“So, what are you going to be when you grow up?” How many times have we asked children this question and smiled when we heard “astronaut,” “teacher,” “chef,” “major league baseball player,” or “scientist”? Perhaps you also wanted to enter one or more of these fields. Children develop career interests based on a number of factors, including messages delivered by parents and role models (“you would be a good lawyer”), jobs they observe in the media (think “Master Chef”), and tasks they successfully complete (such as art or math). Occasionally children actually end up in these careers as adults, but often career interests change as children grow and learn about new and exciting work possibilities.
Now, fast forward to the high school and college years when career choice is supposed to be more planned and directed. Adolescents and young adults are expected to make decisions about careers that will likely carry over into early adulthood. How do we make these career choices? What factors come into play when choosing high school electives and college majors?
In this series of blogs, I will talk about four important components of who we are that affect our career choices: Values, Interests, Personality, and Skills (affectionately referred to as the “VIPS.”) In short, values are aspects of a job that satisfy needs and lead to desired outcomes, interests include activities and work settings you enjoy, personality traits guide preferences and behaviors, and skills are the ability to do things well. Of course, there are many other factors at play in the career development process, such as access to educational and extracurricular resources, gender and cultural variables, and self-confidence, but these will be covered down the road.
The study of values in careers gained momentum in the early 1970s, but the difficulty in defining and measuring values led to challenges in the application of values to the career development process. In a book chapter I wrote for The Role of Values in Careers (Pope, Flores, & Rottinghaus, 2014), I define work values as “aspects of a job that are important to the individual, motivate the individual to seek out and commit to particular work environments and tasks, promote a sense of career direction, and contribute to work-life satisfaction” (Schaub, 2014, pp. 200-201). There are many work values that may be important to individuals. Donald Super’s Work Values Inventory (1970) describes a number of values including altruism, creativity, intellectual stimulation, achievement, independence, prestige, economic returns, and variety. The Minnesota Importance Questionnaire (Rounds, Henley, Dawis, Lofquist, & Weiss, 1981) looks at 20 work needs including advancement, ability utilization, authority, coworkers, moral values, recognition, social status, and working conditions. Do any of these values seem especially relevant to you?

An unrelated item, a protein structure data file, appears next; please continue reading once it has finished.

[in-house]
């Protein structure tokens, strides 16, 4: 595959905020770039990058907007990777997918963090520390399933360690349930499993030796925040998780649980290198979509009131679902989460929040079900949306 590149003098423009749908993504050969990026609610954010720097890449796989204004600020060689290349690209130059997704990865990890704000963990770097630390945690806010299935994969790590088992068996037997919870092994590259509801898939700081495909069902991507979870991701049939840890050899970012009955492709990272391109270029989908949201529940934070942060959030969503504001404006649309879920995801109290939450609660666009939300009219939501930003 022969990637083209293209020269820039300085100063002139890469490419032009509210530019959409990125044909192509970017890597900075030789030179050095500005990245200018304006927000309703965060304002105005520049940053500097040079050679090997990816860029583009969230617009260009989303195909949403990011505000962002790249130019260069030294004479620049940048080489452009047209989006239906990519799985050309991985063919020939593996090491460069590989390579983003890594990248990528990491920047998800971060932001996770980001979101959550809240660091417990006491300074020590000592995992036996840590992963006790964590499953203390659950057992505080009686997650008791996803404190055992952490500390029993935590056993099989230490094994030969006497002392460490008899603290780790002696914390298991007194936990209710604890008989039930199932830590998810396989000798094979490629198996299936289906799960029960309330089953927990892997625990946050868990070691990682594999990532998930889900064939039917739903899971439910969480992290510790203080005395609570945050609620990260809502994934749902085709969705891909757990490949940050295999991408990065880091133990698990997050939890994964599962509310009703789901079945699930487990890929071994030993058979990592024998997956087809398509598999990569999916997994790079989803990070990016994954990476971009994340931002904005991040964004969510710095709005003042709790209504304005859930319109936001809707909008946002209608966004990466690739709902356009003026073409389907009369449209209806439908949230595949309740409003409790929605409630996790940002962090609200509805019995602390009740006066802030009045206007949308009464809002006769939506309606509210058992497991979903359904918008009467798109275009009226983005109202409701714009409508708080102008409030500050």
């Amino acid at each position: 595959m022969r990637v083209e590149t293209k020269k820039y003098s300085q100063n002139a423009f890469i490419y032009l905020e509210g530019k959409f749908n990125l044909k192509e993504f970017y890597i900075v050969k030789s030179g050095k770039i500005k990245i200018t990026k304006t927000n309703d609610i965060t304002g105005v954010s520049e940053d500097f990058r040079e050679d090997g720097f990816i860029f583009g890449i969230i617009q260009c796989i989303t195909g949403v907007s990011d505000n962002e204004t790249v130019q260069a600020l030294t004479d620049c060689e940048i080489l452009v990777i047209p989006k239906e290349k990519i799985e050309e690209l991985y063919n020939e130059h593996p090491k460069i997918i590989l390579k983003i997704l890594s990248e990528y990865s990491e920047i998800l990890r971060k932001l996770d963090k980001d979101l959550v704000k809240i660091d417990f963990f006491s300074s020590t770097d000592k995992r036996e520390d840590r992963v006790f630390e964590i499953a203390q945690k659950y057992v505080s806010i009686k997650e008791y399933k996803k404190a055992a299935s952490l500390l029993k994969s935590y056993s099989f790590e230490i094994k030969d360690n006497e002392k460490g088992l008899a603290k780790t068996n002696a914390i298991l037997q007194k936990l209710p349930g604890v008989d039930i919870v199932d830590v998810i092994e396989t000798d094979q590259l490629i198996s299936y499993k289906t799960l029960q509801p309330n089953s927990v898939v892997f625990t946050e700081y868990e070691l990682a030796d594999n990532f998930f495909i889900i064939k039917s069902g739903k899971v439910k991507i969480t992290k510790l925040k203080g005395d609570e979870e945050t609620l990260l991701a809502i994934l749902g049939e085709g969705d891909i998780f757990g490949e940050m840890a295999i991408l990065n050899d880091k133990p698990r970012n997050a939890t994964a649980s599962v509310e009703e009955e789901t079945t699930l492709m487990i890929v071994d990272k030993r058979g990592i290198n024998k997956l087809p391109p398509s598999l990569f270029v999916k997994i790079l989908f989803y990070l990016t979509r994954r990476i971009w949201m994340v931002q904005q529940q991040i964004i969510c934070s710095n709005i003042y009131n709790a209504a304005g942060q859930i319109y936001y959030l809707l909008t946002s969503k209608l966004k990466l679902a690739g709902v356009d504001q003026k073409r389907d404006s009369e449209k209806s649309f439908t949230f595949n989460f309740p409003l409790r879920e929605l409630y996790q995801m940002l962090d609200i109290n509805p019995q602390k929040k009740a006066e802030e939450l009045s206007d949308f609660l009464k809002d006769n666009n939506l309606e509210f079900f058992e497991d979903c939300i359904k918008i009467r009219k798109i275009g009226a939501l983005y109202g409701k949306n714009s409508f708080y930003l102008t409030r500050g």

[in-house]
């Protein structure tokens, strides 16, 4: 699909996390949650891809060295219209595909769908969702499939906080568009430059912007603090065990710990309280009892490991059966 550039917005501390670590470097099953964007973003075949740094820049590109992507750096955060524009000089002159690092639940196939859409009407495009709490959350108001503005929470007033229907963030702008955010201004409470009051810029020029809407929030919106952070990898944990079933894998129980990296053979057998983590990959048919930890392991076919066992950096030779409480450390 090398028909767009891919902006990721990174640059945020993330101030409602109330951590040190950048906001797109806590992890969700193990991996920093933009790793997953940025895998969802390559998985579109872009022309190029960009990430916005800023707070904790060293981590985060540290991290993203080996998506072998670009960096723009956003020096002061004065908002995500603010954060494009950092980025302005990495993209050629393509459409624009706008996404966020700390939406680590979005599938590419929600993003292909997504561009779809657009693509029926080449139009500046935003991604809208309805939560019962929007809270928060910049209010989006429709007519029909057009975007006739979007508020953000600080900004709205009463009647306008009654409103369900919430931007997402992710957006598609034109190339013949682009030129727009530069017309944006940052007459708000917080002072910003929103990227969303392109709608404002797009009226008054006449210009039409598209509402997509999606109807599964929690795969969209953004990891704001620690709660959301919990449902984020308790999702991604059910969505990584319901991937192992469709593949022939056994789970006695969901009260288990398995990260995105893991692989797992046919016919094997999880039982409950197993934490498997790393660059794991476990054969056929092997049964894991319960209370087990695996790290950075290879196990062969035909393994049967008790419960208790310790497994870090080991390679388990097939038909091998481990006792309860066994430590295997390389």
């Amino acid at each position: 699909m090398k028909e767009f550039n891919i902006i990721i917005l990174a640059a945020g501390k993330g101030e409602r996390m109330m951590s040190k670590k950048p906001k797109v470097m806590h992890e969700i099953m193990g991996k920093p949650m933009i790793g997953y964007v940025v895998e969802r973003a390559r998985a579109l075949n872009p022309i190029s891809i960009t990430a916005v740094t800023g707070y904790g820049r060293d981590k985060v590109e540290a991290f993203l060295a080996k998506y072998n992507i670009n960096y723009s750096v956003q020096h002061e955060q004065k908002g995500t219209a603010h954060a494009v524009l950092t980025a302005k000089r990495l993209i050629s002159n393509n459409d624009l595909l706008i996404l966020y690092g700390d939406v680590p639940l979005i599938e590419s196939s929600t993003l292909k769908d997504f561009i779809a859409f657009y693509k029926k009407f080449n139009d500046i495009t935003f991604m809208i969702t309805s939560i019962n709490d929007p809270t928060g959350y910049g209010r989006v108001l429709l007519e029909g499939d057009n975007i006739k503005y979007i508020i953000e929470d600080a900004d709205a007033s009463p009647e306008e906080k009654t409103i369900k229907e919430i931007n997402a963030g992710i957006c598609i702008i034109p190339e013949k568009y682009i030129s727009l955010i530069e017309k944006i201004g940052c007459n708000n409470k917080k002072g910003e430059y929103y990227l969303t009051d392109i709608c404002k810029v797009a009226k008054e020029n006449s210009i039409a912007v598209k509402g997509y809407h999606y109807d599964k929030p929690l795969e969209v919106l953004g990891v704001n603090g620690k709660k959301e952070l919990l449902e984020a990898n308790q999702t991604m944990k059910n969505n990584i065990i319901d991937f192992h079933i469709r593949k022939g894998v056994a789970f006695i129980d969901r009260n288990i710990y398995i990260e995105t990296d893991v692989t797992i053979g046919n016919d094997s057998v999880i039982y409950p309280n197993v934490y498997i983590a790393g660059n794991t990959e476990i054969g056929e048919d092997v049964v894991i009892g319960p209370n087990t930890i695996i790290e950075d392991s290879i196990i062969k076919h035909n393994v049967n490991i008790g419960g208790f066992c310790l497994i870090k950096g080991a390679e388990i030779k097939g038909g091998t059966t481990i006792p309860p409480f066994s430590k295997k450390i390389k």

Two key questions to ask are “what aspects of a job are important to me?” and “to what extent does a particular job or career field correspond to my values?” Career counselors help you explore your work values by using a variety of tools including checklists, online assessments, group exercises (I describe a group workshop experience in my book chapter), and card sorts. I often use card sorts when working with career clients. A card sort consists of a stack of cards that list many different work values. Together, we sort these values in meaningful ways to stimulate insight and help you to clarify the values that are important to you in work. Which of your top values are being fulfilled in your current job? Which values are not being satisfied at work? Some clients say that the card sort exercise is the first time they placed names to things that are important to them in work.
The next step is to match your work values to your current or potential job. One excellent resource to match personal values to jobs is the U.S. Department of Labor’s O*NET database. O*NET classifies hundreds of jobs according to corresponding global work values and provides a wealth of occupational information for almost any job you can imagine. Other ways to learn about work values for particular jobs is through informational interviews, volunteer experiences, and internships. The career counselor and client work together to match the client’s values, clustered through various assessment tools, to specific jobs or career fields. Hopefully, this exercise narrows down your career options, or opens up new possibilities.
As I mentioned earlier, there are many factors that help to inform career choice. In my next blog, I will discuss the assessment of career interests–the second step in the VIPS career decision making process. At the conclusion of career counseling, the client will have a solid understanding of her values, interests, personality, and skills, along with a list of VIPS jobs for further exploration.
If you would like to explore your career values, I invite you to contact me at email@example.com, or check out my website at http://drmikeschaub.com/.